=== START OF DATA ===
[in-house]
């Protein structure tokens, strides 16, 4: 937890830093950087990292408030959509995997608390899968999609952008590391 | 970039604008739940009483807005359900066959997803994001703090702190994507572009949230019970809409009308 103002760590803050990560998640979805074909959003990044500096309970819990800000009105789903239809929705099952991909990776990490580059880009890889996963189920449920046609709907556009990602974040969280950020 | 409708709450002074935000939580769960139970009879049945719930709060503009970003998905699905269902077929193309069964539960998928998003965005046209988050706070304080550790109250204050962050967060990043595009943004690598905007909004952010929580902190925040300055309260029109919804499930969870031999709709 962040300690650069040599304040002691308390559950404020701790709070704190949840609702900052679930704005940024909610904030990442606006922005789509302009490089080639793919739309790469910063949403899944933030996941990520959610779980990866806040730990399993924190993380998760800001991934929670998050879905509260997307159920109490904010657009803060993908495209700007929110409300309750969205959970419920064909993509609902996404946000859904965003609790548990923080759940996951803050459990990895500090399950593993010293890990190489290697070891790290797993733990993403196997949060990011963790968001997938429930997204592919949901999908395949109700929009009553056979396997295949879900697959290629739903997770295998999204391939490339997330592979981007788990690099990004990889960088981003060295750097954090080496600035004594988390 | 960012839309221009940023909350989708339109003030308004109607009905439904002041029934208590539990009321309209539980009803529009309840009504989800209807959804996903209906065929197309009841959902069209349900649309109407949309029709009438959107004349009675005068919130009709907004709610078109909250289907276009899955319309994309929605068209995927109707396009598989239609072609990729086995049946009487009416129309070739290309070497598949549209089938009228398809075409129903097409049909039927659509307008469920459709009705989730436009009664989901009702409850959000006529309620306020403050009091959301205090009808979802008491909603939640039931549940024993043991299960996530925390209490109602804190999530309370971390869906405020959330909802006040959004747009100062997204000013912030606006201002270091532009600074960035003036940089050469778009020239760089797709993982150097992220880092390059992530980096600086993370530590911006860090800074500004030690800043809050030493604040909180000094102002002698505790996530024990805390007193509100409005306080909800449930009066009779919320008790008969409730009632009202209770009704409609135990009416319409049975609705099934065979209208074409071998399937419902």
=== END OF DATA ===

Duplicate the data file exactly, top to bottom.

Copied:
[in-house]
């Protein structure tokens, strides 16, 4: 937890830093950087990292408030959509995997608390899968999609952008590391 | 970039604008739940009483807005359900066959997803994001703090702190994507572009949230019970809409009308 103002760590803050990560998640979805074909959003990044500096309970819990800000009105789903239809929705099952991909990776990490580059880009890889996963189920449920046609709907556009990602974040969280950020 | 409708709450002074935000939580769960139970009879049945719930709060503009970003998905699905269902077929193309069964539960998928998003965005046209988050706070304080550790109250204050962050967060990043595009943004690598905007909004952010929580902190925040300055309260029109919804499930969870031999709709 962040300690650069040599304040002691308390559950404020701790709070704190949840609702900052679930704005940024909610904030990442606006922005789509302009490089080639793919739309790469910063949403899944933030996941990520959610779980990866806040730990399993924190993380998760800001991934929670998050879905509260997307159920109490904010657009803060993908495209700007929110409300309750969205959970419920064909993509609902996404946000859904965003609790548990923080759940996951803050459990990895500090399950593993010293890990190489290697070891790290797993733990993403196997949060990011963790968001997938429930997204592919949901999908395949109700929009009553056979396997295949879900697959290629739903997770295998999204391939490339997330592979981007788990690099990004990889960088981003060295750097954090080496600035004594988390 | 960012839309221009940023909350989708339109003030308004109607009905439904002041029934208590539990009321309209539980009803529009309840009504989800209807959804996903209906065929197309009841959902069209349900649309109407949309029709009438959107004349009675005068919130009709907004709610078109909250289907276009899955319309994309929605068209995927109707396009598989239609072609990729086995049946009487009416129309070739290309070497598949549209089938009228398809075409129903097409049909039927659509307008469920459709009705989730436009009664989901009702409850959000006529309620306020403050009091959301205090009808979802008491909603939640039931549940024993043991299960996530925390209490109602804190999530309370971390869906405020959330909802006040959004747009100062997204000013912030606006201002270091532009600074960035003036940089050469778009020239760089797709993982150097992220880092390059992530980096600086993370530590911006860090800074500004030690800043809050030493604040909180000094102002002698505790996530024990805390007193509100409005306080909800449930009066009779919320008790008969409730009632009202209770009704409609135990009416319409049975609705099934065979209208074409071998399937419902």